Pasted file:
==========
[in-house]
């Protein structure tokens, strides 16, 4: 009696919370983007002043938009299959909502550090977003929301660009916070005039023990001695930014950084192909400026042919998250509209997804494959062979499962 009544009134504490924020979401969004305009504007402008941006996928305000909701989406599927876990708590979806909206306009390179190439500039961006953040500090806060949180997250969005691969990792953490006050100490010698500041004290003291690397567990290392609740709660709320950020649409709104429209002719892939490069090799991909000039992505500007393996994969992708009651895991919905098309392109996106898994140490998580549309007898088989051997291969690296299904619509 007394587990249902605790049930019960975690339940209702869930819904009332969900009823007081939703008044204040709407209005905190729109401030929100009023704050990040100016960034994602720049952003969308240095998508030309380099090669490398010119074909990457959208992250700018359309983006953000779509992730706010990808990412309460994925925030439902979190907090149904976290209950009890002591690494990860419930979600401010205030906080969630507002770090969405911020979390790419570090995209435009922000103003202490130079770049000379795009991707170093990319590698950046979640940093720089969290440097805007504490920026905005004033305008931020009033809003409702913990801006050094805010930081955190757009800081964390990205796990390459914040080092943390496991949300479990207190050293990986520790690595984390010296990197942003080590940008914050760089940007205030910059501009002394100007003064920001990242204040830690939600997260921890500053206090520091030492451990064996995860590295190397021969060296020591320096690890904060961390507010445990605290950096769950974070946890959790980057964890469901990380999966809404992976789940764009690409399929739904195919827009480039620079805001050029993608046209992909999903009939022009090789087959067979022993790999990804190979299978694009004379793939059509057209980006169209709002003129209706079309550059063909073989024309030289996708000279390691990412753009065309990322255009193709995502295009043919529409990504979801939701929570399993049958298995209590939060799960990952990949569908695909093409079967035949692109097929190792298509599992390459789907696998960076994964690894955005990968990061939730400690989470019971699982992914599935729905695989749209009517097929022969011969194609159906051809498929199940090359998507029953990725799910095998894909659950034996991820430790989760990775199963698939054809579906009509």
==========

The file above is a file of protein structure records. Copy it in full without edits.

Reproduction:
[in-house]
């Protein structure tokens, strides 16, 4: 009696919370983007002043938009299959909502550090977003929301660009916070005039023990001695930014950084192909400026042919998250509209997804494959062979499962 009544009134504490924020979401969004305009504007402008941006996928305000909701989406599927876990708590979806909206306009390179190439500039961006953040500090806060949180997250969005691969990792953490006050100490010698500041004290003291690397567990290392609740709660709320950020649409709104429209002719892939490069090799991909000039992505500007393996994969992708009651895991919905098309392109996106898994140490998580549309007898088989051997291969690296299904619509 007394587990249902605790049930019960975690339940209702869930819904009332969900009823007081939703008044204040709407209005905190729109401030929100009023704050990040100016960034994602720049952003969308240095998508030309380099090669490398010119074909990457959208992250700018359309983006953000779509992730706010990808990412309460994925925030439902979190907090149904976290209950009890002591690494990860419930979600401010205030906080969630507002770090969405911020979390790419570090995209435009922000103003202490130079770049000379795009991707170093990319590698950046979640940093720089969290440097805007504490920026905005004033305008931020009033809003409702913990801006050094805010930081955190757009800081964390990205796990390459914040080092943390496991949300479990207190050293990986520790690595984390010296990197942003080590940008914050760089940007205030910059501009002394100007003064920001990242204040830690939600997260921890500053206090520091030492451990064996995860590295190397021969060296020591320096690890904060961390507010445990605290950096769950974070946890959790980057964890469901990380999966809404992976789940764009690409399929739904195919827009480039620079805001050029993608046209992909999903009939022009090789087959067979022993790999990804190979299978694009004379793939059509057209980006169209709002003129209706079309550059063909073989024309030289996708000279390691990412753009065309990322255009193709995502295009043919529409990504979801939701929570399993049958298995209590939060799960990952990949569908695909093409079967035949692109097929190792298509599992390459789907696998960076994964690894955005990968990061939730400690989470019971699982992914599935729905695989749209009517097929022969011969194609159906051809498929199940090359998507029953990725799910095998894909659950034996991820430790989760990775199963698939054809579906009509």